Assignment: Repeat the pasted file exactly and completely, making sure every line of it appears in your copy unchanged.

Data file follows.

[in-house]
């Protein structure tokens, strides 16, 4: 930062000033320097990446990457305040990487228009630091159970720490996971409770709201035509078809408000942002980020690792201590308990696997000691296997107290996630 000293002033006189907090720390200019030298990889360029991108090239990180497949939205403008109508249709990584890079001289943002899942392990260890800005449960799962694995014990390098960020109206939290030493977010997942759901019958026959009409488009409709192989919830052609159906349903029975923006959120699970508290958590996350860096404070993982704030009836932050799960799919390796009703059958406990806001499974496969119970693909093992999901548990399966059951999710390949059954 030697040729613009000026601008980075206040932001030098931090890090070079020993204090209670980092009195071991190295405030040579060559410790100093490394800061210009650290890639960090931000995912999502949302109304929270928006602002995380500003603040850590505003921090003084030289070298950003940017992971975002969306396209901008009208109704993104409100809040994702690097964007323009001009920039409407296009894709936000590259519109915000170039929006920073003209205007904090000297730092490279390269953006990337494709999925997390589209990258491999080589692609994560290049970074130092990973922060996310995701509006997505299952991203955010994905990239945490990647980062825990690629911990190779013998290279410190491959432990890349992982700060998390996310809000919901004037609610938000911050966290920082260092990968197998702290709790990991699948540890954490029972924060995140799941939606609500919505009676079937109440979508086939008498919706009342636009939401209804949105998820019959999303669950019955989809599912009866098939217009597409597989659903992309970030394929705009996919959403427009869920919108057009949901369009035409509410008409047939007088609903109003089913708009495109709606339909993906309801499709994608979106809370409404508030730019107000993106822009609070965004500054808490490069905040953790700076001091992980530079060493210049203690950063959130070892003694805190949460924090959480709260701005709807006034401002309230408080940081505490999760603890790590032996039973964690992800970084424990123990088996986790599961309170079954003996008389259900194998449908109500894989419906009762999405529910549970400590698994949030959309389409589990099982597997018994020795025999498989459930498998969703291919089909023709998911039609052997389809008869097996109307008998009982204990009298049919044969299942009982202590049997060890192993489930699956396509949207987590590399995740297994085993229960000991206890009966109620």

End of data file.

[in-house]
């Protein structure tokens, strides 16, 4: 930062000033320097990446990457305040990487228009630091159970720490996971409770709201035509078809408000942002980020690792201590308990696997000691296997107290996630 000293002033006189907090720390200019030298990889360029991108090239990180497949939205403008109508249709990584890079001289943002899942392990260890800005449960799962694995014990390098960020109206939290030493977010997942759901019958026959009409488009409709192989919830052609159906349903029975923006959120699970508290958590996350860096404070993982704030009836932050799960799919390796009703059958406990806001499974496969119970693909093992999901548990399966059951999710390949059954 030697040729613009000026601008980075206040932001030098931090890090070079020993204090209670980092009195071991190295405030040579060559410790100093490394800061210009650290890639960090931000995912999502949302109304929270928006602002995380500003603040850590505003921090003084030289070298950003940017992971975002969306396209901008009208109704993104409100809040994702690097964007323009001009920039409407296009894709936000590259519109915000170039929006920073003209205007904090000297730092490279390269953006990337494709999925997390589209990258491999080589692609994560290049970074130092990973922060996310995701509006997505299952991203955010994905990239945490990647980062825990690629911990190779013998290279410190491959432990890349992982700060998390996310809000919901004037609610938000911050966290920082260092990968197998702290709790990991699948540890954490029972924060995140799941939606609500919505009676079937109440979508086939008498919706009342636009939401209804949105998820019959999303669950019955989809599912009866098939217009597409597989659903992309970030394929705009996919959403427009869920919108057009949901369009035409509410008409047939007088609903109003089913708009495109709606339909993906309801499709994608979106809370409404508030730019107000993106822009609070965004500054808490490069905040953790700076001091992980530079060493210049203690950063959130070892003694805190949460924090959480709260701005709807006034401002309230408080940081505490999760603890790590032996039973964690992800970084424990123990088996986790599961309170079954003996008389259900194998449908109500894989419906009762999405529910549970400590698994949030959309389409589990099982597997018994020795025999498989459930498998969703291919089909023709998911039609052997389809008869097996109307008998009982204990009298049919044969299942009982202590049997060890192993489930699956396509949207987590590399995740297994085993229960000991206890009966109620």